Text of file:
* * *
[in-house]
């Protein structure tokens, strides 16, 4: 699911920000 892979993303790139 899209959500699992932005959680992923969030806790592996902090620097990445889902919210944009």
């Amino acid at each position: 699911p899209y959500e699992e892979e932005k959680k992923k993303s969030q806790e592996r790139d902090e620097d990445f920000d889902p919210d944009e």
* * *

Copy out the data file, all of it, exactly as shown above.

[in-house]
């Protein structure tokens, strides 16, 4: 699911920000 892979993303790139 899209959500699992932005959680992923969030806790592996902090620097990445889902919210944009």
């Amino acid at each position: 699911p899209y959500e699992e892979e932005k959680k992923k993303s969030q806790e592996r790139d902090e620097d990445f920000d889902p919210d944009e």